From the Brain to the Heart

Brain cells become heart cells

(RxWiki News) There are countless cell types, but heart cells remain a hot commodity in regenerative medicine. That's because doctors suspect they can be used to replace lost tissue in injured hearts.

A new finding may mean there will be no shortage of such cells. Scientists have demonstrated a method to directly convert a brain cell into a heart cell. The finding could be significant for the future of cell-based therapy for heart disease.

Chronic heart disease patients should ask their cardiologist about cell therapy.

It has taken researchers 10 years to perfect direct cell reprogramming without an intermediate step. The findings were published in the Proceedings of the National Academy of Sciences.

University of Pennsylvania's Perelman School of Medicine investigators were the first to show the direct conversion through an RNA transfer. A cell is defined by molecules called messenger RNAs. Researchers changed both a brain cell and skin cell into heart cells using RNAs, also known as mRNAs.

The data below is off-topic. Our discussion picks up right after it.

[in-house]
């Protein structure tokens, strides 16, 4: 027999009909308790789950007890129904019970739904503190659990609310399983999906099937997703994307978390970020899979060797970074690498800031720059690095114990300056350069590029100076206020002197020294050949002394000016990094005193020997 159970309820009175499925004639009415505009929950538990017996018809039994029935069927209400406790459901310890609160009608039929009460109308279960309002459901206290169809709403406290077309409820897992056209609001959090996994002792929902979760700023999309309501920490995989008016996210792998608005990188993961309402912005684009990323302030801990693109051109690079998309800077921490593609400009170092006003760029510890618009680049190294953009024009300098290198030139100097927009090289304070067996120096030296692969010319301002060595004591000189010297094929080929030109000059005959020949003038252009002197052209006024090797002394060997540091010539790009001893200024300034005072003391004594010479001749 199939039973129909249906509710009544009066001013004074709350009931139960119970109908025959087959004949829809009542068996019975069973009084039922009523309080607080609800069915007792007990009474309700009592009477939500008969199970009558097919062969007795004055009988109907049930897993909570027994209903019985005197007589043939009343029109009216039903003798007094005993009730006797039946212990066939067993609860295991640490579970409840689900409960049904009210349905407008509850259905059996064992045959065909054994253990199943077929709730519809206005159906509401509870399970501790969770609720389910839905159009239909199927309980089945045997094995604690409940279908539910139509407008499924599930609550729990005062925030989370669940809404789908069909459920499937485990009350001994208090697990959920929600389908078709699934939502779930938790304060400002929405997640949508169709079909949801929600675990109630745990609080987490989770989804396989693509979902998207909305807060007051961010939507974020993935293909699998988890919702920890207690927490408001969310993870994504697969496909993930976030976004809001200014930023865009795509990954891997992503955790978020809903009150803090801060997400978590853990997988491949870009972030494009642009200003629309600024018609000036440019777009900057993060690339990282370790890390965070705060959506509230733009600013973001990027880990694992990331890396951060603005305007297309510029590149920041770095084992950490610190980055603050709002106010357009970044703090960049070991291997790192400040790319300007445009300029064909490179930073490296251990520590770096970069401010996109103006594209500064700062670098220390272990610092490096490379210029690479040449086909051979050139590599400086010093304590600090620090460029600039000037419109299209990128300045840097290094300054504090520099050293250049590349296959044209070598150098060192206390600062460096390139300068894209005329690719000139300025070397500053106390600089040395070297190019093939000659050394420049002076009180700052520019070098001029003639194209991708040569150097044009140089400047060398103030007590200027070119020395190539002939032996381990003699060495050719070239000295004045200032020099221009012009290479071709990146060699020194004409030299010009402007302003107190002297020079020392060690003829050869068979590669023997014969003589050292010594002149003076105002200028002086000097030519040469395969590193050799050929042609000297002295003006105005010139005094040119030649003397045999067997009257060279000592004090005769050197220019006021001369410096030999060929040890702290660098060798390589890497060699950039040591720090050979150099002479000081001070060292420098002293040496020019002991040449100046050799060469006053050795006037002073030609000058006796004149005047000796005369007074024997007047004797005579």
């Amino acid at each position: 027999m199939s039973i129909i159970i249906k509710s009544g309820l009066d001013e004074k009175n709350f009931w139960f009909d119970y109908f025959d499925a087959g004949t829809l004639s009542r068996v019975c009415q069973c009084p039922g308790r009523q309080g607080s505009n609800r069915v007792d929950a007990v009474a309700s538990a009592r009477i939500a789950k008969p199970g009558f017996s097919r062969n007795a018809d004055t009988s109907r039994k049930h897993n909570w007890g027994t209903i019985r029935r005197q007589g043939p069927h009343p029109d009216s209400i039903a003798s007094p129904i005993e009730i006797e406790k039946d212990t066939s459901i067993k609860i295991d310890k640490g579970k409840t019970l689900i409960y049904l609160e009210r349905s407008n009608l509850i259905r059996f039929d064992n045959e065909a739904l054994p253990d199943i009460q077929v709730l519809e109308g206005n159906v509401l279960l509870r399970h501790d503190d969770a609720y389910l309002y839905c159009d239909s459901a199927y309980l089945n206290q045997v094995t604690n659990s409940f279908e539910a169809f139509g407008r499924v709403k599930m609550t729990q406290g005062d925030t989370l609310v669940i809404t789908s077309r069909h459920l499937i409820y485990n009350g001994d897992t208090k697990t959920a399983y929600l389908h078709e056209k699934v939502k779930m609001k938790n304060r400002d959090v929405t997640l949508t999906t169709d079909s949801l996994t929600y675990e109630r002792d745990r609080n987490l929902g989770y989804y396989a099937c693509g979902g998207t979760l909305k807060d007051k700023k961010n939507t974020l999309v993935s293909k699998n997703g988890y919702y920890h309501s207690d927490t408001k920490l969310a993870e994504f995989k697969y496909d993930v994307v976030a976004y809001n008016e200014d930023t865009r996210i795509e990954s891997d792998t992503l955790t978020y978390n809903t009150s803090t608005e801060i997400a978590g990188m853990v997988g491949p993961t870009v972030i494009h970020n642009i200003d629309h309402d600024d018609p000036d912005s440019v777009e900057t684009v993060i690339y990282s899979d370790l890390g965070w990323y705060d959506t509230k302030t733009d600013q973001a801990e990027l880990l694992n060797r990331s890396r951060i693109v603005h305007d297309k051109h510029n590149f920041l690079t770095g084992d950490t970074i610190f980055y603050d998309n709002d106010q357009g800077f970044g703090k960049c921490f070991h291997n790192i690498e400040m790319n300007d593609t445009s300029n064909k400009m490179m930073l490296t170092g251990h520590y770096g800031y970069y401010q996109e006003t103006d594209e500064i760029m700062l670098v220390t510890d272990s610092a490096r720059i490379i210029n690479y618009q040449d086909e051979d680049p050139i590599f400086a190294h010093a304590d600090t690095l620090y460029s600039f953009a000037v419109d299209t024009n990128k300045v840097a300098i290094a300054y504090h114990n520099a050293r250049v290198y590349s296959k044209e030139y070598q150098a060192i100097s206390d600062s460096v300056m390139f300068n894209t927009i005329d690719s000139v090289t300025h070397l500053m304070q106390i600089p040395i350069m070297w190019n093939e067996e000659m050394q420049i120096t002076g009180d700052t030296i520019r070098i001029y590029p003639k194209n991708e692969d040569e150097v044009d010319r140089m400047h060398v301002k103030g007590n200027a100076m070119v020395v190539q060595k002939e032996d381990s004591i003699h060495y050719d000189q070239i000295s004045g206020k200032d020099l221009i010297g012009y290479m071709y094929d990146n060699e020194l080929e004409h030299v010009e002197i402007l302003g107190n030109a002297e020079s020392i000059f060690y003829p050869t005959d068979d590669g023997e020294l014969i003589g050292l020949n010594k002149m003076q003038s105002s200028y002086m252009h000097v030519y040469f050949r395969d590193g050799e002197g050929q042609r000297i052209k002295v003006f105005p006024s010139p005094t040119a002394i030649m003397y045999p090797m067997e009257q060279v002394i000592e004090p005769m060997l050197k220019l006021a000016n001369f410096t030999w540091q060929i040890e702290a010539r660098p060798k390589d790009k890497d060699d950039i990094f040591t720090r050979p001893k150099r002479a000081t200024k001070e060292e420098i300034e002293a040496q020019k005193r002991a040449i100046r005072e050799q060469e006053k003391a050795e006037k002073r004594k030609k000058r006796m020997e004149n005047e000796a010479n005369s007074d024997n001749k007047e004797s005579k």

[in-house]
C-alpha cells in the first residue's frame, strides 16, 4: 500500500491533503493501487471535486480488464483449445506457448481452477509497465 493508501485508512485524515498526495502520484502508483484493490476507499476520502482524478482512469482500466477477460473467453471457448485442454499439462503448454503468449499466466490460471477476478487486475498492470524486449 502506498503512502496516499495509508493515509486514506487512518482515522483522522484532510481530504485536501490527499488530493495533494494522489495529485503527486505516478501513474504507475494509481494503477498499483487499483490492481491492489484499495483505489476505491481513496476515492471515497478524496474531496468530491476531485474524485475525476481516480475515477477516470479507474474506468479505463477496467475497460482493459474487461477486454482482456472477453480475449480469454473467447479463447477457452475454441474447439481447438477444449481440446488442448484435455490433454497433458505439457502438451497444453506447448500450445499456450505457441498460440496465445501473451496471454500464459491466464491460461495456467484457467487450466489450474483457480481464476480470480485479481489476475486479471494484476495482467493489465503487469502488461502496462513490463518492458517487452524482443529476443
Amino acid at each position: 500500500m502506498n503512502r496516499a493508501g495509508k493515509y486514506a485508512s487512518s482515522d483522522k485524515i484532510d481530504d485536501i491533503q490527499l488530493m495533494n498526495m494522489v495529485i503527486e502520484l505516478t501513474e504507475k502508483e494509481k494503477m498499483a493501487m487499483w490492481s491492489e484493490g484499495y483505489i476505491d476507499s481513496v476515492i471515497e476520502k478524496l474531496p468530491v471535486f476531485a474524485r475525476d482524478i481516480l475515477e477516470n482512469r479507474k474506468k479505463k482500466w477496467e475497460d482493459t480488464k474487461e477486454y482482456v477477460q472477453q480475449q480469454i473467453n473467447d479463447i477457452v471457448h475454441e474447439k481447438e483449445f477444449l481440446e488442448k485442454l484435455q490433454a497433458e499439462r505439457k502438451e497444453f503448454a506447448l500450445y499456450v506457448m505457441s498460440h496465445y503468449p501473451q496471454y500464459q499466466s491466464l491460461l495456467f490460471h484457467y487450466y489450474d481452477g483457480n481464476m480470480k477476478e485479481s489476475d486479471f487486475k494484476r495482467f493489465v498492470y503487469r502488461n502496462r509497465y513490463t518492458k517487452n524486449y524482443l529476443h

First the investigative team extracted mRNA from a heart cell. Researcher James Eberwine, PhD, the Elmer Holmes Bobst Professor of Pharmacology at the Perelman School of Medicine, said the team of investigators introduced an excess amount of heart cell mRNAs into brain and skin cells, and allowed the host cell to do the remainder of the work.

RNA populations in the host nucleus then overtake the population, altering the cell's RNA to make them heart cells.

Researchers indicate the heart cells could be useful for cell therapeutics where damaged tissue could be replaced with cardiac cells. This therapy could restore function in those with congestive heart failure or those who have suffered a heart attack by constructing new blood vessels with the the re-purposed cells.

Creating such cells from patients own cells may also allow for personalized screenings to determine drug treatment effectiveness. It's too early to tell how soon such technology may be possible.

Review Date: 
July 13, 2011